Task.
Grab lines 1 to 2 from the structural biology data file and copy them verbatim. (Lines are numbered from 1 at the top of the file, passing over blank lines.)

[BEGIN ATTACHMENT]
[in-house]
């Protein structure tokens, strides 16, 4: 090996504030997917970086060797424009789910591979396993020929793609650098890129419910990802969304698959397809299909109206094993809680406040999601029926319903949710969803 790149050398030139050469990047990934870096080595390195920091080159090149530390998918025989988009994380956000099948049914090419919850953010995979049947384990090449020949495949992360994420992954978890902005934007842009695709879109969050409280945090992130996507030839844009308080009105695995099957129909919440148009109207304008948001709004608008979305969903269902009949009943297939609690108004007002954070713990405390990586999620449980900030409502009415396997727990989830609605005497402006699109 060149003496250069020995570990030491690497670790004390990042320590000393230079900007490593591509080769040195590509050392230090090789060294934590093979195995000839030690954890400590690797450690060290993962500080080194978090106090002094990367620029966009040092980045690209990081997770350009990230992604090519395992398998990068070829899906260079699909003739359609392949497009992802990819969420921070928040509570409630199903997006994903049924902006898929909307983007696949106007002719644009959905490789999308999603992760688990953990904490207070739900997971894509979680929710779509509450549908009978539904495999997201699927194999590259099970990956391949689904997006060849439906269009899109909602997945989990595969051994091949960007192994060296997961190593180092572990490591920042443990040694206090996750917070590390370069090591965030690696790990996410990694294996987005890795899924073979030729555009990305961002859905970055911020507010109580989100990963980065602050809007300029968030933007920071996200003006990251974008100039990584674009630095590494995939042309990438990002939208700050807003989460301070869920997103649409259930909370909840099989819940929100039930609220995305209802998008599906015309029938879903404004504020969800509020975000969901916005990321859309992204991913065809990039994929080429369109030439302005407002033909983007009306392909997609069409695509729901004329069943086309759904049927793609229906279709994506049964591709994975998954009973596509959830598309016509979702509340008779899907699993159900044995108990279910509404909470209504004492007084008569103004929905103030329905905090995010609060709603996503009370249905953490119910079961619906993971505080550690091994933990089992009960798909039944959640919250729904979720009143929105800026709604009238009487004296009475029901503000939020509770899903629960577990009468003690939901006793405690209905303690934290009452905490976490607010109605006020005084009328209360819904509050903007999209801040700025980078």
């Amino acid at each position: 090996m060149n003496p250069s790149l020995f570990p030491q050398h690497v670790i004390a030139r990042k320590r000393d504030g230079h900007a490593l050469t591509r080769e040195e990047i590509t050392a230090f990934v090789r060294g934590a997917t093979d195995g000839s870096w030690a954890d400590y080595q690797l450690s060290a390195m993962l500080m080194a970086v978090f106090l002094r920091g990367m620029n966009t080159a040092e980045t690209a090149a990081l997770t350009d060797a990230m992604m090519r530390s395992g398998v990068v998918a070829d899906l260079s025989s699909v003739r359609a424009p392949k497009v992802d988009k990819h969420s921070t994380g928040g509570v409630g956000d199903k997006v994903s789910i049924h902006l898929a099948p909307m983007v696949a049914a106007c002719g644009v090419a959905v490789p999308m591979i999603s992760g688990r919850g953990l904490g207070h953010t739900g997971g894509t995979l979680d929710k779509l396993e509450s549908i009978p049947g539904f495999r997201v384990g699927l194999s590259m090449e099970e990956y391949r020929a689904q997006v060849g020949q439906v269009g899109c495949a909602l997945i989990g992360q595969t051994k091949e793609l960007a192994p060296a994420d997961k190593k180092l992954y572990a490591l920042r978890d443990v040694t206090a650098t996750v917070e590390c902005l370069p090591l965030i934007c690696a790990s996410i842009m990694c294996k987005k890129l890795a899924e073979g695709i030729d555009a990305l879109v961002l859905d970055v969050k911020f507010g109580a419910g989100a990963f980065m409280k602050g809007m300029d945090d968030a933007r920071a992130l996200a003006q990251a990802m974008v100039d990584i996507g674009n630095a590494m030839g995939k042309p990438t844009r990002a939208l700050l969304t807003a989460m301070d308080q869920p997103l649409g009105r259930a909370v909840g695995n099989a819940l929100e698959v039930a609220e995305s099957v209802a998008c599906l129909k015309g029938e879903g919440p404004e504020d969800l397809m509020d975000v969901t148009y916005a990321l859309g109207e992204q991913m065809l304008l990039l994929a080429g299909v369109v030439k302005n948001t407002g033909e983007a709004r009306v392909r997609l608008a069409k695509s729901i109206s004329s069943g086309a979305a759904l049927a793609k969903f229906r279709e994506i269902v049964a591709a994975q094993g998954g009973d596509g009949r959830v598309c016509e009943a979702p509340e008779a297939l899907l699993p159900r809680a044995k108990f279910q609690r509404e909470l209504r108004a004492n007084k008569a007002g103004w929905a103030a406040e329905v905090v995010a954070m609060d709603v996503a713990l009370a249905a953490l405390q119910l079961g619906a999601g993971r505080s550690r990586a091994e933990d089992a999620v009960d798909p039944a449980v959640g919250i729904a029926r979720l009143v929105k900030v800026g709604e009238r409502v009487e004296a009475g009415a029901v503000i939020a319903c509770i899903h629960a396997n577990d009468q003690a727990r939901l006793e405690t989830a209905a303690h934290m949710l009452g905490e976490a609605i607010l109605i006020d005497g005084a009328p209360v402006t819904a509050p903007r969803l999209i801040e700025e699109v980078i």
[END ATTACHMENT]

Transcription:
[in-house]
């Protein structure tokens, strides 16, 4: 090996504030997917970086060797424009789910591979396993020929793609650098890129419910990802969304698959397809299909109206094993809680406040999601029926319903949710969803 790149050398030139050469990047990934870096080595390195920091080159090149530390998918025989988009994380956000099948049914090419919850953010995979049947384990090449020949495949992360994420992954978890902005934007842009695709879109969050409280945090992130996507030839844009308080009105695995099957129909919440148009109207304008948001709004608008979305969903269902009949009943297939609690108004007002954070713990405390990586999620449980900030409502009415396997727990989830609605005497402006699109 060149003496250069020995570990030491690497670790004390990042320590000393230079900007490593591509080769040195590509050392230090090789060294934590093979195995000839030690954890400590690797450690060290993962500080080194978090106090002094990367620029966009040092980045690209990081997770350009990230992604090519395992398998990068070829899906260079699909003739359609392949497009992802990819969420921070928040509570409630199903997006994903049924902006898929909307983007696949106007002719644009959905490789999308999603992760688990953990904490207070739900997971894509979680929710779509509450549908009978539904495999997201699927194999590259099970990956391949689904997006060849439906269009899109909602997945989990595969051994091949960007192994060296997961190593180092572990490591920042443990040694206090996750917070590390370069090591965030690696790990996410990694294996987005890795899924073979030729555009990305961002859905970055911020507010109580989100990963980065602050809007300029968030933007920071996200003006990251974008100039990584674009630095590494995939042309990438990002939208700050807003989460301070869920997103649409259930909370909840099989819940929100039930609220995305209802998008599906015309029938879903404004504020969800509020975000969901916005990321859309992204991913065809990039994929080429369109030439302005407002033909983007009306392909997609069409695509729901004329069943086309759904049927793609229906279709994506049964591709994975998954009973596509959830598309016509979702509340008779899907699993159900044995108990279910509404909470209504004492007084008569103004929905103030329905905090995010609060709603996503009370249905953490119910079961619906993971505080550690091994933990089992009960798909039944959640919250729904979720009143929105800026709604009238009487004296009475029901503000939020509770899903629960577990009468003690939901006793405690209905303690934290009452905490976490607010109605006020005084009328209360819904509050903007999209801040700025980078």